It appears that there are few people of note that have looked at the Entertainment Industry, specifically the Recording Institute Association of America (RIAA) and the monopoly they have held for years on the method of acquiring the copyrights they are so eager to protect.  However, there is one.  Recently singer Courtney Love stated the following,

"When you look at the legal line on a CD, it says copyright 1976 Atlantic Records or copyright 1996 RCA Records. When you look at a book, though, it'll say something like copyright 1999 Susan Faludi, or David FosterWallace. Authors own their books and license them to publishers. When the contract runs out, writers get their books back, but record companies own our copyrights forever."

So when Representative Berman talks about the piracy of copyrights it would appear justifiable to include the piracy by the RIAA of the very same works of the artists for which they now want to condemn the piracy of for their own interest.

Pure and simple, this is really about monopolistic control over the artist and consumer by pricing, at their discretion rather than that of the free market, and delivering the artist's work as they wish in order to avoid competition.  Ed Black, president and chief executive of the Computer and Communications Industry Association recently stated the following,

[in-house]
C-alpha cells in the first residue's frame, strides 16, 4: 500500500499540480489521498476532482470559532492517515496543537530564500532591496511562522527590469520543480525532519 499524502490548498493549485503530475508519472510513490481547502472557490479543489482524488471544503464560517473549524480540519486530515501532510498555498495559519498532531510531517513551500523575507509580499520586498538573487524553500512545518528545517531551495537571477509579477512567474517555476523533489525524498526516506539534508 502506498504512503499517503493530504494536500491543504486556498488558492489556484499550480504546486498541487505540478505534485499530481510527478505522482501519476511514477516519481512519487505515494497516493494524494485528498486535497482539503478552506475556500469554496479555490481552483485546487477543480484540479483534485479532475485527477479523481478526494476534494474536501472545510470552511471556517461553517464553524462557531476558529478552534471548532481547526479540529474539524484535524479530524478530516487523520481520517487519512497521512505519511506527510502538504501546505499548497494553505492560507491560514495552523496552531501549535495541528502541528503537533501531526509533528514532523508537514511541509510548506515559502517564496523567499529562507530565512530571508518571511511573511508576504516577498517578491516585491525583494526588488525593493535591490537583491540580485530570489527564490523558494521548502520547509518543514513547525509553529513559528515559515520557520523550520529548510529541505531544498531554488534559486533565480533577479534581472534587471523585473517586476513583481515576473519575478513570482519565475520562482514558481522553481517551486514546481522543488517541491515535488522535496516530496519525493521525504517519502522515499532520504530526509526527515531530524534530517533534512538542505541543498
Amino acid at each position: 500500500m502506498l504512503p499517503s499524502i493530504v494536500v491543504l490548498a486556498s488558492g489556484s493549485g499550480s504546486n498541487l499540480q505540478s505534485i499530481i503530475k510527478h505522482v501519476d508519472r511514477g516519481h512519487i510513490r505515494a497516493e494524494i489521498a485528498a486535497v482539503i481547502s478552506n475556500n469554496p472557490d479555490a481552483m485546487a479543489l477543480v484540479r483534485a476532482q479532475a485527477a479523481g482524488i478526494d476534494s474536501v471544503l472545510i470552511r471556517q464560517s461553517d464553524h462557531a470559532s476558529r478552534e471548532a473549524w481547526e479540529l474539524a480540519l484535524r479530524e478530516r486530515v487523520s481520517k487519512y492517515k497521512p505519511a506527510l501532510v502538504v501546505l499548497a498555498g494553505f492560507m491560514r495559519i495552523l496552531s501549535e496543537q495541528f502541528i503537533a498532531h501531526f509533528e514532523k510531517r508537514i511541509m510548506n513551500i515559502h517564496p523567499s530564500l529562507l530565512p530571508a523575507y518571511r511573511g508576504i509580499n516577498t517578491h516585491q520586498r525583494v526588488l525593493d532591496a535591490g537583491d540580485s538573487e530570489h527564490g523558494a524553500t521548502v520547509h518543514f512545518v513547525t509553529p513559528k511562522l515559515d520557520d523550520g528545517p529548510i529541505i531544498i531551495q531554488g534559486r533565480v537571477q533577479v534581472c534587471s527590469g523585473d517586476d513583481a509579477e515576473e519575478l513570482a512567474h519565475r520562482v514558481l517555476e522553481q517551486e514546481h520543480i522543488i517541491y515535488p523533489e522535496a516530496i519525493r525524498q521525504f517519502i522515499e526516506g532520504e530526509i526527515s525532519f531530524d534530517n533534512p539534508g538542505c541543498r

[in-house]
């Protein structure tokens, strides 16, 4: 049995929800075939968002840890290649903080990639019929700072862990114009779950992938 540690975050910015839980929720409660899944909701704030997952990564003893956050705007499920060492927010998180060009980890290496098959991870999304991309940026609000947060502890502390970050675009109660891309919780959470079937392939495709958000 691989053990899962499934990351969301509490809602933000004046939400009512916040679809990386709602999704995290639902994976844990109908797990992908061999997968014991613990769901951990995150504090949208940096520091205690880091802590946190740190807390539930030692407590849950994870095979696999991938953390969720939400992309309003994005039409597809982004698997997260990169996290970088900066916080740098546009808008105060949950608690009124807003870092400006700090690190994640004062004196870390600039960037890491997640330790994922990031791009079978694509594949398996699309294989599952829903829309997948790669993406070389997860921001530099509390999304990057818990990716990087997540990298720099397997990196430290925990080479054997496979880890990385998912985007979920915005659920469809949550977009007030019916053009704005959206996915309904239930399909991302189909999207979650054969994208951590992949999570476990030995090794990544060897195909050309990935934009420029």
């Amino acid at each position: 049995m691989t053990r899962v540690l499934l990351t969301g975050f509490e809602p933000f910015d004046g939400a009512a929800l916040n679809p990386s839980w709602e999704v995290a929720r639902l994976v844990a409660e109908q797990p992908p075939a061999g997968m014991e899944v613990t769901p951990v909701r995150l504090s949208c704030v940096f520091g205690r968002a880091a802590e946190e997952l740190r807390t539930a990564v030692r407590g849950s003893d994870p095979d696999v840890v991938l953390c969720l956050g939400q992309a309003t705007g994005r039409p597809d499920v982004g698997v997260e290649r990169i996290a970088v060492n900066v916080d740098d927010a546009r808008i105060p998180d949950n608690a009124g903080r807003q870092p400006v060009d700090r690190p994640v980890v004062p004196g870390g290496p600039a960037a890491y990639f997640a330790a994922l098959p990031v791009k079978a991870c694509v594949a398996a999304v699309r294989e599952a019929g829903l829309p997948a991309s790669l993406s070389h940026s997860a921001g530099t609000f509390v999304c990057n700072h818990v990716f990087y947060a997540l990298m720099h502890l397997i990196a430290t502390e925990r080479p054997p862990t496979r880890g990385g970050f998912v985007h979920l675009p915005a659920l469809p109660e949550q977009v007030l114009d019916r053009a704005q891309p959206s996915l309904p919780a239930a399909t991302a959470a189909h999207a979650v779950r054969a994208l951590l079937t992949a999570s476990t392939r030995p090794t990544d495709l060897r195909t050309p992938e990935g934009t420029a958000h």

"We reject the premise of this bill that content owners should be entitled to 'vigilante justice' for suspected
copyright violations, Hollywood moguls have long railed against illicit tampering with their protected content by 'hackers' and 'Internet pirates'. Now the Hollywood studios and the recording industry seek statutory authority for their own hacking, spoofing, and  virus attacks, with the capability to shut down many Internet websites and services at their discretion."

Berman's bill follows a previous action supported by the RIAA strengthening their control over the works of artists. Last November a 'technical amendment' was added to a bill that defined recorded music as 'works for hire' under the 1978 Copyright Act.  Under the 1978 Copyright Act, artists could reclaim the copyrights on their work after 35 years. This then allowed the family of the artist to at least get it back at a future time.  With this new provision in the Copyright Act the copyright holder (RIAA) can profit on the artists work forever.